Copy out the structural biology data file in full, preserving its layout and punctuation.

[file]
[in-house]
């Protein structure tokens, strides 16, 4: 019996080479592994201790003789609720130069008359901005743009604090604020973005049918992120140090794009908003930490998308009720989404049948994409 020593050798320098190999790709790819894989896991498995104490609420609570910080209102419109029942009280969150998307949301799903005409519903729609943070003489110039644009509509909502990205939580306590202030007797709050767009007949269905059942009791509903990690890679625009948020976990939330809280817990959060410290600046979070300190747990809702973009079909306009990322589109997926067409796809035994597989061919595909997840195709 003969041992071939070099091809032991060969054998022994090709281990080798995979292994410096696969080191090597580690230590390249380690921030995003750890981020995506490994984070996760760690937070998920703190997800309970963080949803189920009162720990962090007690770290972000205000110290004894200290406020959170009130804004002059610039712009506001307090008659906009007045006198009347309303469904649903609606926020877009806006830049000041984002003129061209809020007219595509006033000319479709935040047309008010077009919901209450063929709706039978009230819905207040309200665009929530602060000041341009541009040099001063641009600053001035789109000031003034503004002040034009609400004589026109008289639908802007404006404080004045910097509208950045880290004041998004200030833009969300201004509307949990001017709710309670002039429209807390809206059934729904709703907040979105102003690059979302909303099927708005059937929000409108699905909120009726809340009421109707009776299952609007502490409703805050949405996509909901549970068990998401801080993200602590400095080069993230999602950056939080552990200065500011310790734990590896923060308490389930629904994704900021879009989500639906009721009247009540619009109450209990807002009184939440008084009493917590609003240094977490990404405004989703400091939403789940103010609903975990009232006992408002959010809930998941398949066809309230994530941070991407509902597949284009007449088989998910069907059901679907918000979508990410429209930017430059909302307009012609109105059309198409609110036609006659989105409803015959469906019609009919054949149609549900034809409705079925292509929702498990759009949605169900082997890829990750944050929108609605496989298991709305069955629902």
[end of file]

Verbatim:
[in-house]
């Protein structure tokens, strides 16, 4: 019996080479592994201790003789609720130069008359901005743009604090604020973005049918992120140090794009908003930490998308009720989404049948994409 020593050798320098190999790709790819894989896991498995104490609420609570910080209102419109029942009280969150998307949301799903005409519903729609943070003489110039644009509509909502990205939580306590202030007797709050767009007949269905059942009791509903990690890679625009948020976990939330809280817990959060410290600046979070300190747990809702973009079909306009990322589109997926067409796809035994597989061919595909997840195709 003969041992071939070099091809032991060969054998022994090709281990080798995979292994410096696969080191090597580690230590390249380690921030995003750890981020995506490994984070996760760690937070998920703190997800309970963080949803189920009162720990962090007690770290972000205000110290004894200290406020959170009130804004002059610039712009506001307090008659906009007045006198009347309303469904649903609606926020877009806006830049000041984002003129061209809020007219595509006033000319479709935040047309008010077009919901209450063929709706039978009230819905207040309200665009929530602060000041341009541009040099001063641009600053001035789109000031003034503004002040034009609400004589026109008289639908802007404006404080004045910097509208950045880290004041998004200030833009969300201004509307949990001017709710309670002039429209807390809206059934729904709703907040979105102003690059979302909303099927708005059937929000409108699905909120009726809340009421109707009776299952609007502490409703805050949405996509909901549970068990998401801080993200602590400095080069993230999602950056939080552990200065500011310790734990590896923060308490389930629904994704900021879009989500639906009721009247009540619009109450209990807002009184939440008084009493917590609003240094977490990404405004989703400091939403789940103010609903975990009232006992408002959010809930998941398949066809309230994530941070991407509902597949284009007449088989998910069907059901679907918000979508990410429209930017430059909302307009012609109105059309198409609110036609006659989105409803015959469906019609009919054949149609549900034809409705079925292509929702498990759009949605169900082997890829990750944050929108609605496989298991709305069955629902």